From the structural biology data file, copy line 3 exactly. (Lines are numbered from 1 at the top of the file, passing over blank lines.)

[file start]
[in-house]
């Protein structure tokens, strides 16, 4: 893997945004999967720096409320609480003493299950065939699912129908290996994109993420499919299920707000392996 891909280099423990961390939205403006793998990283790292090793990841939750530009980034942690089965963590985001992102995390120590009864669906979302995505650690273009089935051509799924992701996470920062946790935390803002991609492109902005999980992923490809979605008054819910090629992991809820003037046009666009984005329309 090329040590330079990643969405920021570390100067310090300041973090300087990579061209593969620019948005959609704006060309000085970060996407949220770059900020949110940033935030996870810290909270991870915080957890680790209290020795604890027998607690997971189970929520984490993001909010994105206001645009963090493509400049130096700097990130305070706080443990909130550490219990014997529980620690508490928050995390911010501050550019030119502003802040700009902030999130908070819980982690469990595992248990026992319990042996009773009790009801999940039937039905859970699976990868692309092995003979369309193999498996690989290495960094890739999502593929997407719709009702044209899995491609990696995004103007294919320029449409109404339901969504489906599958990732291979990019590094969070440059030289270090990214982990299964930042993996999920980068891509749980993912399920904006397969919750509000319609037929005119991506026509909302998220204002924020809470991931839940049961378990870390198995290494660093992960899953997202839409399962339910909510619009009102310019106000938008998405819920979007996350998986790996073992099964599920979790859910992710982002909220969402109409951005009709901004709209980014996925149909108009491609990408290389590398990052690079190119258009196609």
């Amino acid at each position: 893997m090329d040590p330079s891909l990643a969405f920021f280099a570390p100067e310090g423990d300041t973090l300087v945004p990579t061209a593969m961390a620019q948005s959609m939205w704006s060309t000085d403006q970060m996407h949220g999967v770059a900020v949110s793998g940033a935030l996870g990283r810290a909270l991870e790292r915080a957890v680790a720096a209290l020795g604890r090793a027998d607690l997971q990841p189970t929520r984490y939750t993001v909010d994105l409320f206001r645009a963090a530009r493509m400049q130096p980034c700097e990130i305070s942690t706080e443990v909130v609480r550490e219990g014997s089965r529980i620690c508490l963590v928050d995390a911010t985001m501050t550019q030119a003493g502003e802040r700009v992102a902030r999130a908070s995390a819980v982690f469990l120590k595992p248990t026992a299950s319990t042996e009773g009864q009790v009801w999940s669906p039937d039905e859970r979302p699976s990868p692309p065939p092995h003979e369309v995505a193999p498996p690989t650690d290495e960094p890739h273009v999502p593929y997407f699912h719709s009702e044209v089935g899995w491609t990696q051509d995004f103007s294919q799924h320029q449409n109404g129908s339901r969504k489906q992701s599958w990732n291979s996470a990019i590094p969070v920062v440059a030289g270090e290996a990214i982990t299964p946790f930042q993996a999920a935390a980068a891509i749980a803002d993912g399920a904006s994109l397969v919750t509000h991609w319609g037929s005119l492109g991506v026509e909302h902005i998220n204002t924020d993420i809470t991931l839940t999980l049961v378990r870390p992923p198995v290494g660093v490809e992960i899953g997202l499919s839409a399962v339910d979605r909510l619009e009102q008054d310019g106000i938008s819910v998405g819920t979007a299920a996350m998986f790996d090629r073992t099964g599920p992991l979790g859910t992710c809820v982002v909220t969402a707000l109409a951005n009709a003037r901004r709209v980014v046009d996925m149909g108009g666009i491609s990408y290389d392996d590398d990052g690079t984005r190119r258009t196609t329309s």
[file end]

């Amino acid at each position: 893997m090329d040590p330079s891909l990643a969405f920021f280099a570390p100067e310090g423990d300041t973090l300087v945004p990579t061209a593969m961390a620019q948005s959609m939205w704006s060309t000085d403006q970060m996407h949220g999967v770059a900020v949110s793998g940033a935030l996870g990283r810290a909270l991870e790292r915080a957890v680790a720096a209290l020795g604890r090793a027998d607690l997971q990841p189970t929520r984490y939750t993001v909010d994105l409320f206001r645009a963090a530009r493509m400049q130096p980034c700097e990130i305070s942690t706080e443990v909130v609480r550490e219990g014997s089965r529980i620690c508490l963590v928050d995390a911010t985001m501050t550019q030119a003493g502003e802040r700009v992102a902030r999130a908070s995390a819980v982690f469990l120590k595992p248990t026992a299950s319990t042996e009773g009864q009790v009801w999940s669906p039937d039905e859970r979302p699976s990868p692309p065939p092995h003979e369309v995505a193999p498996p690989t650690d290495e960094p890739h273009v999502p593929y997407f699912h719709s009702e044209v089935g899995w491609t990696q051509d995004f103007s294919q799924h320029q449409n109404g129908s339901r969504k489906q992701s599958w990732n291979s996470a990019i590094p969070v920062v440059a030289g270090e290996a990214i982990t299964p946790f930042q993996a999920a935390a980068a891509i749980a803002d993912g399920a904006s994109l397969v919750t509000h991609w319609g037929s005119l492109g991506v026509e909302h902005i998220n204002t924020d993420i809470t991931l839940t999980l049961v378990r870390p992923p198995v290494g660093v490809e992960i899953g997202l499919s839409a399962v339910d979605r909510l619009e009102q008054d310019g106000i938008s819910v998405g819920t979007a299920a996350m998986f790996d090629r073992t099964g599920p992991l979790g859910t992710c809820v982002v909220t969402a707000l109409a951005n009709a003037r901004r709209v980014v046009d996925m149909g108009g666009i491609s990408y290389d392996d590398d990052g690079t984005r190119r258009t196609t329309s």